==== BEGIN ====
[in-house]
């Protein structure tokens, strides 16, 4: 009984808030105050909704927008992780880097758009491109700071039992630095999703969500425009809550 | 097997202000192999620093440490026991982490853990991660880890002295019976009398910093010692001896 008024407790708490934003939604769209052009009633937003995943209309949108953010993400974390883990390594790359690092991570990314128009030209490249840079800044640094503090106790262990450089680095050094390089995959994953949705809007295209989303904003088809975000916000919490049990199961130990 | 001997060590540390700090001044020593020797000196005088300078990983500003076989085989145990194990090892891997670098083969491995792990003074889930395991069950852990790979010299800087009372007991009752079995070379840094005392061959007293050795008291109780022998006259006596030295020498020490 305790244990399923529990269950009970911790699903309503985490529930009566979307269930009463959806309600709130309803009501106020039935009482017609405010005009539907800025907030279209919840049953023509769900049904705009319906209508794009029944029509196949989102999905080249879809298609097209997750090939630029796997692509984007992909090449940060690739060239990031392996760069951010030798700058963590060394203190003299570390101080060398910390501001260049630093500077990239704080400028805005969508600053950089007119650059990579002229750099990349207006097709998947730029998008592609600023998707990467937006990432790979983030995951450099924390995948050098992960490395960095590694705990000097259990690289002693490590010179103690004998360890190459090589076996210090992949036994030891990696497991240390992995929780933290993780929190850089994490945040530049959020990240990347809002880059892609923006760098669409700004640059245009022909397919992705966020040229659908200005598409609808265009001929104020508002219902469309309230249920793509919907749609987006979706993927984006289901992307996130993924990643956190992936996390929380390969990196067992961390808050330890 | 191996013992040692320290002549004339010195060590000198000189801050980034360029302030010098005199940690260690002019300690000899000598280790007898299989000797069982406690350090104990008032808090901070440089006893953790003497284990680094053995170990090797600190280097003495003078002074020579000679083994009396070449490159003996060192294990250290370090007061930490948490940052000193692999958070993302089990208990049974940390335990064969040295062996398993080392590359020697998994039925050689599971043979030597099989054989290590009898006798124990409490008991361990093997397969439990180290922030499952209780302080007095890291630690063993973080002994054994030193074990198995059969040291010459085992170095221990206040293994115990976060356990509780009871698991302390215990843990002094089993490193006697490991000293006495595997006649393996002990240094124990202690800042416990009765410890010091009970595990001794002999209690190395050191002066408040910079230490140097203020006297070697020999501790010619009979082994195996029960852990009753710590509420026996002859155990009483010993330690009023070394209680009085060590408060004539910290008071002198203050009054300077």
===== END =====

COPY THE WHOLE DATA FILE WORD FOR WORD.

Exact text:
[in-house]
């Protein structure tokens, strides 16, 4: 009984808030105050909704927008992780880097758009491109700071039992630095999703969500425009809550 | 097997202000192999620093440490026991982490853990991660880890002295019976009398910093010692001896 008024407790708490934003939604769209052009009633937003995943209309949108953010993400974390883990390594790359690092991570990314128009030209490249840079800044640094503090106790262990450089680095050094390089995959994953949705809007295209989303904003088809975000916000919490049990199961130990 | 001997060590540390700090001044020593020797000196005088300078990983500003076989085989145990194990090892891997670098083969491995792990003074889930395991069950852990790979010299800087009372007991009752079995070379840094005392061959007293050795008291109780022998006259006596030295020498020490 305790244990399923529990269950009970911790699903309503985490529930009566979307269930009463959806309600709130309803009501106020039935009482017609405010005009539907800025907030279209919840049953023509769900049904705009319906209508794009029944029509196949989102999905080249879809298609097209997750090939630029796997692509984007992909090449940060690739060239990031392996760069951010030798700058963590060394203190003299570390101080060398910390501001260049630093500077990239704080400028805005969508600053950089007119650059990579002229750099990349207006097709998947730029998008592609600023998707990467937006990432790979983030995951450099924390995948050098992960490395960095590694705990000097259990690289002693490590010179103690004998360890190459090589076996210090992949036994030891990696497991240390992995929780933290993780929190850089994490945040530049959020990240990347809002880059892609923006760098669409700004640059245009022909397919992705966020040229659908200005598409609808265009001929104020508002219902469309309230249920793509919907749609987006979706993927984006289901992307996130993924990643956190992936996390929380390969990196067992961390808050330890 | 191996013992040692320290002549004339010195060590000198000189801050980034360029302030010098005199940690260690002019300690000899000598280790007898299989000797069982406690350090104990008032808090901070440089006893953790003497284990680094053995170990090797600190280097003495003078002074020579000679083994009396070449490159003996060192294990250290370090007061930490948490940052000193692999958070993302089990208990049974940390335990064969040295062996398993080392590359020697998994039925050689599971043979030597099989054989290590009898006798124990409490008991361990093997397969439990180290922030499952209780302080007095890291630690063993973080002994054994030193074990198995059969040291010459085992170095221990206040293994115990976060356990509780009871698991302390215990843990002094089993490193006697490991000293006495595997006649393996002990240094124990202690800042416990009765410890010091009970595990001794002999209690190395050191002066408040910079230490140097203020006297070697020999501790010619009979082994195996029960852990009753710590509420026996002859155990009483010993330690009023070394209680009085060590408060004539910290008071002198203050009054300077």